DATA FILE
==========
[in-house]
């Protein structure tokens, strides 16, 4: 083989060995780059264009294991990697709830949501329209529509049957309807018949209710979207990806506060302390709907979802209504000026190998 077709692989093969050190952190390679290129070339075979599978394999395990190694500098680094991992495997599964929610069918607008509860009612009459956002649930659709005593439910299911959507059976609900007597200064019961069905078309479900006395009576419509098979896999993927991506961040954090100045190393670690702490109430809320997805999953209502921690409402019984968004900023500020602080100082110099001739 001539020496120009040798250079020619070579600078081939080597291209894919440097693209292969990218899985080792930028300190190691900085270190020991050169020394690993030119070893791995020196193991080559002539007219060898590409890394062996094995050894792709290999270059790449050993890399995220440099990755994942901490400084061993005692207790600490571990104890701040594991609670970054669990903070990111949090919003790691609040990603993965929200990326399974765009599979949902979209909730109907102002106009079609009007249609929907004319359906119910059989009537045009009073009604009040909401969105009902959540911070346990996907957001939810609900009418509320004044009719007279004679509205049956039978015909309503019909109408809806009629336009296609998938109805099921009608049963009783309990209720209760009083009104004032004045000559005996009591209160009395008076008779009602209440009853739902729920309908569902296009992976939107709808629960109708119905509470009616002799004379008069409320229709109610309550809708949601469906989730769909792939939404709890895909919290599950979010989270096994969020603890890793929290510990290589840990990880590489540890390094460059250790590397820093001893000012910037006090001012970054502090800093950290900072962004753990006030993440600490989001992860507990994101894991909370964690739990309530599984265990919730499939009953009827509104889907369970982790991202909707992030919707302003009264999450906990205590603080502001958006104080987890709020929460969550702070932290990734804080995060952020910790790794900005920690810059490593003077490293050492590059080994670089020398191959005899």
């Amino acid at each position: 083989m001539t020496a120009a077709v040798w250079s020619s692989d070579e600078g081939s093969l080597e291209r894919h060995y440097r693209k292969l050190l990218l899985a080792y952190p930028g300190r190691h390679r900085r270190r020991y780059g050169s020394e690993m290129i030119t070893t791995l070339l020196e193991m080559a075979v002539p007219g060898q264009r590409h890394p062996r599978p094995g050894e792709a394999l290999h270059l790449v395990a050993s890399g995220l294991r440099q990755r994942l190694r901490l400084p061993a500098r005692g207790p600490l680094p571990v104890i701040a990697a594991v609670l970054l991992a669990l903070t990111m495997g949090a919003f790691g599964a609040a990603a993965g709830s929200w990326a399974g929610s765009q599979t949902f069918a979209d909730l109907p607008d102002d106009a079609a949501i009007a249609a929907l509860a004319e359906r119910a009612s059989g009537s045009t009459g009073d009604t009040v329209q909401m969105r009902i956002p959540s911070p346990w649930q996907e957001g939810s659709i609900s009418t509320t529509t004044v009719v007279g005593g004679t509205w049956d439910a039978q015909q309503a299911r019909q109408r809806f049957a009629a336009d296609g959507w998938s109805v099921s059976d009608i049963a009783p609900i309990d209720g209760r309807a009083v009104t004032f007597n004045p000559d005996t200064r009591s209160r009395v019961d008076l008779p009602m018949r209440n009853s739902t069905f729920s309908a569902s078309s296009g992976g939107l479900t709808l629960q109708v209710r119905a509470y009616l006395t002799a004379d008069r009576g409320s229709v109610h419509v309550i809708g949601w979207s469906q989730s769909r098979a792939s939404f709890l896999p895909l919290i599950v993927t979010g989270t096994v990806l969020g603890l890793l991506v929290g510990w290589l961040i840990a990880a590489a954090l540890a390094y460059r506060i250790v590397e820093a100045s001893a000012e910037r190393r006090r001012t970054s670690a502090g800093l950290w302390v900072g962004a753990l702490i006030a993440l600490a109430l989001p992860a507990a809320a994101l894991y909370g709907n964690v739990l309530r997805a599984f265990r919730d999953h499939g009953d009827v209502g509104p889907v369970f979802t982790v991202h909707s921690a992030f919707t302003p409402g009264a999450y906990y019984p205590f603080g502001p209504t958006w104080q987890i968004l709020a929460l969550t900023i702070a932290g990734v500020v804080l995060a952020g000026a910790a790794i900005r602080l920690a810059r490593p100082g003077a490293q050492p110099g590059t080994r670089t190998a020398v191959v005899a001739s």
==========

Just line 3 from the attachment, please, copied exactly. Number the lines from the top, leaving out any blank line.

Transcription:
């Amino acid at each position: 083989m001539t020496a120009a077709v040798w250079s020619s692989d070579e600078g081939s093969l080597e291209r894919h060995y440097r693209k292969l050190l990218l899985a080792y952190p930028g300190r190691h390679r900085r270190r020991y780059g050169s020394e690993m290129i030119t070893t791995l070339l020196e193991m080559a075979v002539p007219g060898q264009r590409h890394p062996r599978p094995g050894e792709a394999l290999h270059l790449v395990a050993s890399g995220l294991r440099q990755r994942l190694r901490l400084p061993a500098r005692g207790p600490l680094p571990v104890i701040a990697a594991v609670l970054l991992a669990l903070t990111m495997g949090a919003f790691g599964a609040a990603a993965g709830s929200w990326a399974g929610s765009q599979t949902f069918a979209d909730l109907p607008d102002d106009a079609a949501i009007a249609a929907l509860a004319e359906r119910a009612s059989g009537s045009t009459g009073d009604t009040v329209q909401m969105r009902i956002p959540s911070p346990w649930q996907e957001g939810s659709i609900s009418t509320t529509t004044v009719v007279g005593g004679t509205w049956d439910a039978q015909q309503a299911r019909q109408r809806f049957a009629a336009d296609g959507w998938s109805v099921s059976d009608i049963a009783p609900i309990d209720g209760r309807a009083v009104t004032f007597n004045p000559d005996t200064r009591s209160r009395v019961d008076l008779p009602m018949r209440n009853s739902t069905f729920s309908a569902s078309s296009g992976g939107l479900t709808l629960q109708v209710r119905a509470y009616l006395t002799a004379d008069r009576g409320s229709v109610h419509v309550i809708g949601w979207s469906q989730s769909r098979a792939s939404f709890l896999p895909l919290i599950v993927t979010g989270t096994v990806l969020g603890l890793l991506v929290g510990w290589l961040i840990a990880a590489a954090l540890a390094y460059r506060i250790v590397e820093a100045s001893a000012e910037r190393r006090r001012t970054s670690a502090g800093l950290w302390v900072g962004a753990l702490i006030a993440l600490a109430l989001p992860a507990a809320a994101l894991y909370g709907n964690v739990l309530r997805a599984f265990r919730d999953h499939g009953d009827v209502g509104p889907v369970f979802t982790v991202h909707s921690a992030f919707t302003p409402g009264a999450y906990y019984p205590f603080g502001p209504t958006w104080q987890i968004l709020a929460l969550t900023i702070a932290g990734v500020v804080l995060a952020g000026a910790a790794i900005r602080l920690a810059r490593p100082g003077a490293q050492p110099g590059t080994r670089t190998a020398v191959v005899a001739s």